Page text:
Author Topic: Ask Packer - No Seriously, Ask Him Anything (AHA)!  (Read 299432 times)

valueInv

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Re: Ask Packer - No Seriously, Ask Him Anything (AHA)!
« Reply #90 on: November 24, 2013, 10:10:51 PM »
Google's work with fiber and wifi and such is mostly to catalyze others to improve their service (that's my understanding, anyway). I seriously doubt that they want to be in the business of becoming the world's ISP and deal with all the headaches this brings (you actually need customer service, at some point...). They'd rather keep the pressure on so the internet stays fast and relatively open so they can sell ads without having to do all that.

And push prices down.


valueInv

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Re: Ask Packer - No Seriously, Ask Him Anything (AHA)!
« Reply #91 on: November 24, 2013, 10:15:04 PM »
I think the article is a little misleading because most folks are going from cable to high speed internet and the number of sub losses as a % of total subs is relatively small.  When they total all losses, they only include "cable cos" in their numbers not cable cos plus telcos like they should.  I think the data shows the market is mature but I think most already know that.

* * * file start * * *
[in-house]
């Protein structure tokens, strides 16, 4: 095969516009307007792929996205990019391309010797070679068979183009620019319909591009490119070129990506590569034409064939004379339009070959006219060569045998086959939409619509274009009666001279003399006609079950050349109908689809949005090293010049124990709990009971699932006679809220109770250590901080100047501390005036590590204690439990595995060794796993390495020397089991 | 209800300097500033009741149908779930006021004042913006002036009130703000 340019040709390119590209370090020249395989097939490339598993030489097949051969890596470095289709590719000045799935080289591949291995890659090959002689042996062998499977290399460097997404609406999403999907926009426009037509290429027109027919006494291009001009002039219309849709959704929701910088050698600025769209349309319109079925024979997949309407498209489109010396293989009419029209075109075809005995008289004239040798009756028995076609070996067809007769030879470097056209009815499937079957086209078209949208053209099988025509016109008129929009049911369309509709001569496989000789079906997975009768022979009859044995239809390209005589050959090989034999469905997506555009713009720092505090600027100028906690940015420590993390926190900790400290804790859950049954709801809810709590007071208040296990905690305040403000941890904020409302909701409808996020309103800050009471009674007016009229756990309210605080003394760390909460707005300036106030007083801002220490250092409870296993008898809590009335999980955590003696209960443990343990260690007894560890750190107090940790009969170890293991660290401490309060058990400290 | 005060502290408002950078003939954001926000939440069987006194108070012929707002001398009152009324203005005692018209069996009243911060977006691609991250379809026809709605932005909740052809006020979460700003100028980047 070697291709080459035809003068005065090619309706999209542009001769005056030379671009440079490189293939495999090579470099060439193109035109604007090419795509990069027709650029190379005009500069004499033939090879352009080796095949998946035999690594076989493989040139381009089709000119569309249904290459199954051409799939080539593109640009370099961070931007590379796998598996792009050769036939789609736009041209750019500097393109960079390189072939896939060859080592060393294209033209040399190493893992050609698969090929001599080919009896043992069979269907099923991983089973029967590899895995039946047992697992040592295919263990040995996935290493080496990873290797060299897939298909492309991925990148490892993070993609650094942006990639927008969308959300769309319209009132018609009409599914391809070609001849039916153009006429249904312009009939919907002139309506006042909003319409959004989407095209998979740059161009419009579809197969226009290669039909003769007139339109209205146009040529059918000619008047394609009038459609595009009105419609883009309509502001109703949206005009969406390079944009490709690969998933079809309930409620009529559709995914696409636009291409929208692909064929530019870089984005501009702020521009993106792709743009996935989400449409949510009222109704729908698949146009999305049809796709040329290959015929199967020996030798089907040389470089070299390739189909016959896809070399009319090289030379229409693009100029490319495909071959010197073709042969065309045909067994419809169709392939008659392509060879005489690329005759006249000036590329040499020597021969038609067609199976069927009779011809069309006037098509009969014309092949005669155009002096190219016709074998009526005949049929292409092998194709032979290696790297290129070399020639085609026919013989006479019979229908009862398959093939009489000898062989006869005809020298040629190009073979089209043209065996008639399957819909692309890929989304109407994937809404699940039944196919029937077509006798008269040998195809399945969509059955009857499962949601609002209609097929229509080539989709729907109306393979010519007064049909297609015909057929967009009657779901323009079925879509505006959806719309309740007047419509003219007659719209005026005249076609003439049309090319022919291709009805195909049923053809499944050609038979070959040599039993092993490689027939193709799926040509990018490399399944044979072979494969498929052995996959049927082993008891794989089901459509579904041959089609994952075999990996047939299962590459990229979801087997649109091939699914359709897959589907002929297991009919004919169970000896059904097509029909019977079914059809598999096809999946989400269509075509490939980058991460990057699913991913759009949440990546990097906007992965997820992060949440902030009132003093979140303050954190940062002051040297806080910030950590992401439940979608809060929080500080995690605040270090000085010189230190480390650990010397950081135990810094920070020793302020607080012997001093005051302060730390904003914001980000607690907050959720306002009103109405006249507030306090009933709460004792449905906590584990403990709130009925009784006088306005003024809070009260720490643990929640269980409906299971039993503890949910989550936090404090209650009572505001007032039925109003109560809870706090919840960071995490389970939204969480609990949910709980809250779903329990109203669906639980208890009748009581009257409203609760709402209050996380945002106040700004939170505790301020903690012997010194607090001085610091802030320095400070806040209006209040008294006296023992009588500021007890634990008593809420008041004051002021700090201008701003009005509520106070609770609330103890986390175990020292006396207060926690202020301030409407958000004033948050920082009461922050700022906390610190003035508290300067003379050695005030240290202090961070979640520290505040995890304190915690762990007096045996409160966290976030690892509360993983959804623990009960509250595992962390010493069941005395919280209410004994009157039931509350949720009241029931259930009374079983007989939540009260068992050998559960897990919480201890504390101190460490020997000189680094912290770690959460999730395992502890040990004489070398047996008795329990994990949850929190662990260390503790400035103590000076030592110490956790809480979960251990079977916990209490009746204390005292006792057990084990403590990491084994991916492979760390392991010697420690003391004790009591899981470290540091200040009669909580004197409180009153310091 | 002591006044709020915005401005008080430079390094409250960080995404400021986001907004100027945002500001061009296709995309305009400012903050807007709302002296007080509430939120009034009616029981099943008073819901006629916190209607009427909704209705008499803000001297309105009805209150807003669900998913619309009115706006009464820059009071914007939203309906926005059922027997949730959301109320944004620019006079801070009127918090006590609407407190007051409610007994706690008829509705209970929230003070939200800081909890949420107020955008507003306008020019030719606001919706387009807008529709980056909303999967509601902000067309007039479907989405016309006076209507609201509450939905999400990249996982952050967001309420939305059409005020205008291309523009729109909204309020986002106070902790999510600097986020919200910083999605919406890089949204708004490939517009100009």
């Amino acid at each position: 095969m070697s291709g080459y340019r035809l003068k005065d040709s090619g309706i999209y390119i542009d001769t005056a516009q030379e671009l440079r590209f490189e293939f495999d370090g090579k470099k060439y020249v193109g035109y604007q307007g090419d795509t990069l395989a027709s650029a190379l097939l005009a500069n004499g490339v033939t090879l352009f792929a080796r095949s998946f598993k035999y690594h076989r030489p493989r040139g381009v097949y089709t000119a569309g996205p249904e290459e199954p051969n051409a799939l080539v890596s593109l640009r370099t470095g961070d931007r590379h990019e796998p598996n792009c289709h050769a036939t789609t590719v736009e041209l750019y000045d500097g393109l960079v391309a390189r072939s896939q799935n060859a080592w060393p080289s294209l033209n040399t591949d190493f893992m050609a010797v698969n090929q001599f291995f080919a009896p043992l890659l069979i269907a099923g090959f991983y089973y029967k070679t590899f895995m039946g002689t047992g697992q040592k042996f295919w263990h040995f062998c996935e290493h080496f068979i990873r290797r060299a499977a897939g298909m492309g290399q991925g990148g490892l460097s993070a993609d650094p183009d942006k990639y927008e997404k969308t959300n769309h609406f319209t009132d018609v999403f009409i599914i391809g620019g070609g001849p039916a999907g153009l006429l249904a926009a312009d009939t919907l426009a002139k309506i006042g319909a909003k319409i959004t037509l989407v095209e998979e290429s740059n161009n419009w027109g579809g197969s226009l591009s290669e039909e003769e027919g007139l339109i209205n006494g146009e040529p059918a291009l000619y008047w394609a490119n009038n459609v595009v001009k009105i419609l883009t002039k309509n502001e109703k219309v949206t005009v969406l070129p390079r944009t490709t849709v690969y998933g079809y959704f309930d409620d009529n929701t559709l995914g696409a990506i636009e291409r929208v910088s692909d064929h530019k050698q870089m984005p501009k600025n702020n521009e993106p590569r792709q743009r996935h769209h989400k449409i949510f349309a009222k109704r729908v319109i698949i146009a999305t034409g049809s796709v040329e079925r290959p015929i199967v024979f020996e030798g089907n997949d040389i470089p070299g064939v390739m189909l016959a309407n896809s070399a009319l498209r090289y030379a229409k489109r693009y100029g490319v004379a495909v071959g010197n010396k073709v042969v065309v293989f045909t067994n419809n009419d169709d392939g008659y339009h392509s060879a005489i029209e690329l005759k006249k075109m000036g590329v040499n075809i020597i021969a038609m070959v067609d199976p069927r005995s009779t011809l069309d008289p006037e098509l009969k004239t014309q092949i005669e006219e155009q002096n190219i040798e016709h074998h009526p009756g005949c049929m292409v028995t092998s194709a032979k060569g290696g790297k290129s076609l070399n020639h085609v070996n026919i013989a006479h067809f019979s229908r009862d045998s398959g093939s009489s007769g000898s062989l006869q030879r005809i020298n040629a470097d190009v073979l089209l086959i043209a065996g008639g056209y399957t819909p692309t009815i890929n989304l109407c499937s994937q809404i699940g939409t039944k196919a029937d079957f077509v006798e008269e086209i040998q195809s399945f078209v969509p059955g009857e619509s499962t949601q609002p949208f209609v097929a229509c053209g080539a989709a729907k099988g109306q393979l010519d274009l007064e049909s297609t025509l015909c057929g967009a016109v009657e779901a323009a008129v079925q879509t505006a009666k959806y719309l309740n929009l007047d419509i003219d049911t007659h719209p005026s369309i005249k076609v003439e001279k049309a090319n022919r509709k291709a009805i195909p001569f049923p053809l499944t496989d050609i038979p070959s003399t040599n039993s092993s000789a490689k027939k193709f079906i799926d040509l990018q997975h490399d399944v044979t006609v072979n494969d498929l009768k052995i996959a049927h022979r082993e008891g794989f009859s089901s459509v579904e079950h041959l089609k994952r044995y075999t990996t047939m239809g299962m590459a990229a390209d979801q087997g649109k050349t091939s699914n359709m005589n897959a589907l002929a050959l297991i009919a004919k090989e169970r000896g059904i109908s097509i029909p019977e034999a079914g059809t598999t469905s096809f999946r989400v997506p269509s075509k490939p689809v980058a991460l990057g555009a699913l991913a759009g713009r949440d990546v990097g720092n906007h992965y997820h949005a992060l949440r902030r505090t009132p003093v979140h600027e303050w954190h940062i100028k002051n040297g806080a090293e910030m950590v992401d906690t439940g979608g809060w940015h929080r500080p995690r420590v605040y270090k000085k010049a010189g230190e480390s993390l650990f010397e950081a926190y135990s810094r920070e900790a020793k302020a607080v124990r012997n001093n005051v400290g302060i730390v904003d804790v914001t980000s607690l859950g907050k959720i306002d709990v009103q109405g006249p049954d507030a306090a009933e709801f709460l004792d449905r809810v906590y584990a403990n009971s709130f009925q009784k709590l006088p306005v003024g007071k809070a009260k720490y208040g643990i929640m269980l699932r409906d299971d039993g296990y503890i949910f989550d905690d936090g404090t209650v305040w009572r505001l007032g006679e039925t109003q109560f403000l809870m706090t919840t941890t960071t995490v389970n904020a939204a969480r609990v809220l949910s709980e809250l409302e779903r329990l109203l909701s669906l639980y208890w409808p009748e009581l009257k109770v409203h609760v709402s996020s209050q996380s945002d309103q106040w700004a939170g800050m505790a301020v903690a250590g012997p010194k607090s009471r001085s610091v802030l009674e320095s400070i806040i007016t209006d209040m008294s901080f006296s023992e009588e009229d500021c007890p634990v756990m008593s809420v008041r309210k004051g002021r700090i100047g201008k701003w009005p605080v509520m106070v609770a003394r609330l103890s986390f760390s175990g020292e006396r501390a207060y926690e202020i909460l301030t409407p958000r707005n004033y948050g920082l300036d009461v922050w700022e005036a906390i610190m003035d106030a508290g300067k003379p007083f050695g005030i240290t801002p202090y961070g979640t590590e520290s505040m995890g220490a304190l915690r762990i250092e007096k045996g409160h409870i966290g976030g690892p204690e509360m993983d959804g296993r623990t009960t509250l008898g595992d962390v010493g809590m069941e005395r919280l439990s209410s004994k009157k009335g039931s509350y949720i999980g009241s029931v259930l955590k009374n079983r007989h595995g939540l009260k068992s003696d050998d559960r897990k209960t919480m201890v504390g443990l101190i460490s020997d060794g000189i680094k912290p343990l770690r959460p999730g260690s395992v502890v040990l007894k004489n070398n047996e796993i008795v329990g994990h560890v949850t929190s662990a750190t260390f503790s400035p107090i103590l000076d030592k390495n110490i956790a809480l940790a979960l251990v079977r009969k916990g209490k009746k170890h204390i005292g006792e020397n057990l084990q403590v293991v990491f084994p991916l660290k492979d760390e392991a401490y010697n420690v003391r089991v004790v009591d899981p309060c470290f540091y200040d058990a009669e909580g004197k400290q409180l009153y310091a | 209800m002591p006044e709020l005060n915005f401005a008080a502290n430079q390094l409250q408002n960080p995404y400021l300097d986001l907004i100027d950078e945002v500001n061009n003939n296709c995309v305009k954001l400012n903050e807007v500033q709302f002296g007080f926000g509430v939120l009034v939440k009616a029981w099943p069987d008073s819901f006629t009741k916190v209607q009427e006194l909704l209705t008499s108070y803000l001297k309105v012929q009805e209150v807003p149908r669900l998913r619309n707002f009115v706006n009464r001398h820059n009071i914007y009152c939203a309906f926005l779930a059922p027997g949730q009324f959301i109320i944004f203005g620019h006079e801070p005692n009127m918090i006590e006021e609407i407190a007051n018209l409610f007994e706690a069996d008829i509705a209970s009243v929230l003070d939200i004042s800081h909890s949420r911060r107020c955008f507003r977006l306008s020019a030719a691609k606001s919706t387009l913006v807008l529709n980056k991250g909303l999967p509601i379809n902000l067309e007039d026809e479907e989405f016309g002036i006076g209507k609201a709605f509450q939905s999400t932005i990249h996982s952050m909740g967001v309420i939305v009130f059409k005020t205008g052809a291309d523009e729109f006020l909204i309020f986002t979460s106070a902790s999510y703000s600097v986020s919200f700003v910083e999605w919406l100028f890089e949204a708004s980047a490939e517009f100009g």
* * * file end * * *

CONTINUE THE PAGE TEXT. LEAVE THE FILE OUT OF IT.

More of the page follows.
The only real threat they mention is wifi hot spots.  So unless you think paying cable subscribers are going to transition to mobile devices and watch TV/internet at Starbucks, there is not much of a threat.  Mobile is strarting from such a small base that it does not make sense to compare growth rates.

As Malone has stated the key is the wide pipe.  If entertainment starts to use more bandwidth you will see growth in broadband providers both telco and cable and Starbucks wifi hot spot just won't suffice.

Packer

Cablecos are the most aggressive deployers of Wifi hotspots.

Liberty

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Re: Ask Packer - No Seriously, Ask Him Anything (AHA)!
« Reply #92 on: November 25, 2013, 08:16:27 AM »
What reassures me about cablecos is that mobile computing (phones, tablets) isn't nearly as mobile as people seem to think it is. People usually end up somewhere like home, the office, a restaurant, whatever. While you're in transit, sure you'll go cellular, but it's still way more efficient to run a wire to a building and have a wifi router there than to have a bunch of people do high-speed transfers over shared, expensive and limited spectrum, with reception always varying based on the terrain and other factors that are hard to control.